DOULTON POTTERY

Hi Everybody,

I have always admired Doulton Pottery for the variety of work that they produce. (See also our previous blog on the History of the Ceramic Toilet.) Doulton’s work includes decorative ceramics, practical ceramics and even architectural works, but the Pottery was also a major contributor to the development of individual studio ceramics. In this slightly lengthy blog I’ll explain why this is. So, sit back, enjoy and read about the wonderful Doulton story.

In 1815, aged just 20 years, John Doulton invested his life savings of £100 in a small riverside pottery in Lambeth, South London. John Doulton himself was a good thrower and by 1826 the company was trading as Doulton & Watts. It was producing utilitarian stoneware and became one of the more important potteries in the area. What really made the pottery thrive, was when Doulton’s son Henry joined the company and encouraged the production of ceramic sanitation ware, just at the time, when there was a sanitary revolution taking place in London and the new industrial cities.

The name was changed to The Lambeth Pottery and they began the large scale production of drainpipes and other sanitary ware. It’s a fitting tribute to the quality of Doulton products that many of the sewer and water pipes beneath the streets of London are still in use today. The production of sanitary ware, the drains, urinals and water pipes, although unromantic, gave the Doulton Pottery the finances to experiment and develop other more arty wares. Around the 1850s, the first British art schools were established and Doulton developed a tentative relationship with them, which allowed a small group of students to experiment in the pottery. The experiment was a great success and by the 1880s the pottery was employing over 200 men and women from the art schools – a co-operation between art and industry that has never occurred since.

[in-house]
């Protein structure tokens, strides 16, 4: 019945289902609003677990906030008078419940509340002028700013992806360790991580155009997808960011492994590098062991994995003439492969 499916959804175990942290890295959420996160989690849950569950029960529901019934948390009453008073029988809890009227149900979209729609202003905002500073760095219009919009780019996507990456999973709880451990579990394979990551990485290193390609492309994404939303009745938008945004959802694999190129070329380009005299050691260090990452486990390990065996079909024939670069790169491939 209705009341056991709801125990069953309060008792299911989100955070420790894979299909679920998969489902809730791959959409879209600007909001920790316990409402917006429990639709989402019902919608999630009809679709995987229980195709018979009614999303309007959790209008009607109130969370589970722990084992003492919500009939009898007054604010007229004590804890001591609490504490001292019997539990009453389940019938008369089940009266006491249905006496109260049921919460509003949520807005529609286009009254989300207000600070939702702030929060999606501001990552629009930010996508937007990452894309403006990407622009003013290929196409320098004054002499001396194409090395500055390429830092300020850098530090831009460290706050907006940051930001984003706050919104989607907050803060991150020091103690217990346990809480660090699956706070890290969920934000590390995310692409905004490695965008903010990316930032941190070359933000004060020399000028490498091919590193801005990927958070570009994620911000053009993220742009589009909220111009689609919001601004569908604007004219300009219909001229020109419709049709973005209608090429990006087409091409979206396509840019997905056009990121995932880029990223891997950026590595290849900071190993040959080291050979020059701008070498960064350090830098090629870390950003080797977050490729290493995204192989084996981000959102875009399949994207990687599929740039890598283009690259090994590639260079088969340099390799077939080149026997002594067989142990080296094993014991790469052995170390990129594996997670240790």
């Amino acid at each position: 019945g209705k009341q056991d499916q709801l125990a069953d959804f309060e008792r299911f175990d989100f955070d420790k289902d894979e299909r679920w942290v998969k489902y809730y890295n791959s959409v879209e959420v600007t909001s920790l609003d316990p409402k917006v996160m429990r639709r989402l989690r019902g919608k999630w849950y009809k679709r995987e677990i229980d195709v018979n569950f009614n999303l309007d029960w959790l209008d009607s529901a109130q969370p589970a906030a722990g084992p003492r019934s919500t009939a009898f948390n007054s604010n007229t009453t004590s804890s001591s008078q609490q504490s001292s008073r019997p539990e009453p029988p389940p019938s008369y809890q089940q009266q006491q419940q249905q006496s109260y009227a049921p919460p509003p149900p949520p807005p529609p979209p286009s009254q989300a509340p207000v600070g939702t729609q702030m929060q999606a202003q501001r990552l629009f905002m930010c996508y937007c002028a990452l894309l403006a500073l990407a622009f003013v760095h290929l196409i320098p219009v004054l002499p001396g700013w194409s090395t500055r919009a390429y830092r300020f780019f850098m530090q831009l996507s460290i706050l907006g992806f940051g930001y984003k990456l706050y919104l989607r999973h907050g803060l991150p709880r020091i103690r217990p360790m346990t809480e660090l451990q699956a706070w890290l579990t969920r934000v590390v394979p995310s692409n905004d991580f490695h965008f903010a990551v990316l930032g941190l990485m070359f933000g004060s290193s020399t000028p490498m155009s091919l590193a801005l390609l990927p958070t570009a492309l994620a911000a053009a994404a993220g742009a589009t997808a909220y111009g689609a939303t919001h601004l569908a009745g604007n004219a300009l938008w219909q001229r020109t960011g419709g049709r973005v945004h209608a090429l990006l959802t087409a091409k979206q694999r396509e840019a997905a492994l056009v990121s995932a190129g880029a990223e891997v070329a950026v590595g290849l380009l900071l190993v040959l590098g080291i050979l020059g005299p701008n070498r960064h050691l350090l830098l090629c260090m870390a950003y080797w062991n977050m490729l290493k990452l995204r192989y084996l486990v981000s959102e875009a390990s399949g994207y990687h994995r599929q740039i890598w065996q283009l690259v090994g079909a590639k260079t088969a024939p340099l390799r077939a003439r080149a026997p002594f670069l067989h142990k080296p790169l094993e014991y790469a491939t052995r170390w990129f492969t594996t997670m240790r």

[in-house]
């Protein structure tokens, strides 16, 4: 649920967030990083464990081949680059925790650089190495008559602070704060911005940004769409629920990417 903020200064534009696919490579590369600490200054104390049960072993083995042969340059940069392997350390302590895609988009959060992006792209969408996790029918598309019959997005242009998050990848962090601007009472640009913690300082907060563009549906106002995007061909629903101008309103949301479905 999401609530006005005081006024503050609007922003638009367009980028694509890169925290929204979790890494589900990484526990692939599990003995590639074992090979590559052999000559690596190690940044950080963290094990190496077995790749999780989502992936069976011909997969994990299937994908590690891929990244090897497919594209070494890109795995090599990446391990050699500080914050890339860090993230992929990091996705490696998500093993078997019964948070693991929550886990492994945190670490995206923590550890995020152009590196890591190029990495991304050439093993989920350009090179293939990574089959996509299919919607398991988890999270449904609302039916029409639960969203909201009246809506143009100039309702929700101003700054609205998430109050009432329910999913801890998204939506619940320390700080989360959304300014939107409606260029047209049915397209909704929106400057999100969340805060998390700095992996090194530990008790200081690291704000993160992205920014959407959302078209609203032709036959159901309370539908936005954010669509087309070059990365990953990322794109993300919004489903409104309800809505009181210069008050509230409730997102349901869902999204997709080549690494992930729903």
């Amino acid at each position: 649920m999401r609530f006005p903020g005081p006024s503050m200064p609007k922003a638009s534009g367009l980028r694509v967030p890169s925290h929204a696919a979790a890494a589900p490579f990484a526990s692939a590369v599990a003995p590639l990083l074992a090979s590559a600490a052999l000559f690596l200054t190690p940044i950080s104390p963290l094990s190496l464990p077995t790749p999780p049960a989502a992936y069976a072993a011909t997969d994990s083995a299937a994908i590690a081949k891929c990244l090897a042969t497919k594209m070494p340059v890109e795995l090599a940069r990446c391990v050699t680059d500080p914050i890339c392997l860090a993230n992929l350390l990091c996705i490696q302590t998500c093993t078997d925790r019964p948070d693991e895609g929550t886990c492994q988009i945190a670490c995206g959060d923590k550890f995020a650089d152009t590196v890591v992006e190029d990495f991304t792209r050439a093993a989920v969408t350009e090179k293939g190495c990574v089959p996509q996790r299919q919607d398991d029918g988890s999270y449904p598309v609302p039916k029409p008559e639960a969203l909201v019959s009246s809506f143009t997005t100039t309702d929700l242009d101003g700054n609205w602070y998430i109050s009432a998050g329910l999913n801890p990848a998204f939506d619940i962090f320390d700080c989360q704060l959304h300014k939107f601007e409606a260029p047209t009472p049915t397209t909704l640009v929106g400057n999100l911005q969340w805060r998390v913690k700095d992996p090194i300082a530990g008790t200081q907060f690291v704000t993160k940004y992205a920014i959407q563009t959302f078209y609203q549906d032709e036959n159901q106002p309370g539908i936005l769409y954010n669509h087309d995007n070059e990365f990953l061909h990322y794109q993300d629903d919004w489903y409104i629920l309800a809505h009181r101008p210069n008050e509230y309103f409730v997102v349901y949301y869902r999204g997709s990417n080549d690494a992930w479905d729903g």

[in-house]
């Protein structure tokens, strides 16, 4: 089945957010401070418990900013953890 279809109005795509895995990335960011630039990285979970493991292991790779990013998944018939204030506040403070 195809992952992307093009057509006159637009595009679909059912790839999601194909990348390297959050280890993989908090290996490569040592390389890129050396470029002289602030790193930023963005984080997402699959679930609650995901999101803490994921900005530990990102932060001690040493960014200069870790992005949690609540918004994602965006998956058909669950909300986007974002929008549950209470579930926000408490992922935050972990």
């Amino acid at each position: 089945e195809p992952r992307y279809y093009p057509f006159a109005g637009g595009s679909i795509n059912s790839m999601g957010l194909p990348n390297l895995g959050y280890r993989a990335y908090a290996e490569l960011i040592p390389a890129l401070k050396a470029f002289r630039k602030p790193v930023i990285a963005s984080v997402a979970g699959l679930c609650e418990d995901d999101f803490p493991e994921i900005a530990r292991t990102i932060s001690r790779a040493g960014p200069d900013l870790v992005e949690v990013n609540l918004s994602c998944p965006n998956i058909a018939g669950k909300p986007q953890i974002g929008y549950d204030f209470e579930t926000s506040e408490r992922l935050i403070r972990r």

In 1878, Sir Henry Cole, Director of the South Kensington Museum, wrote in his diary that he visited the Lambeth Pottery and found it very large and noticed that much of the artistic work was done by female students, who appeared to just do what that liked! He wrote that the work went through three stages, with one student modeling the clay, another scratching the ornament and a third painting it with glaze. So, basically, they were producing individual pieces. This was the real significance of the studio and the effect it had on the ceramics industry as a whole, was that it encouraged potters great and small, throughout Britain, to start art departments and develop their own studio pottery!

 See you next week,

Barry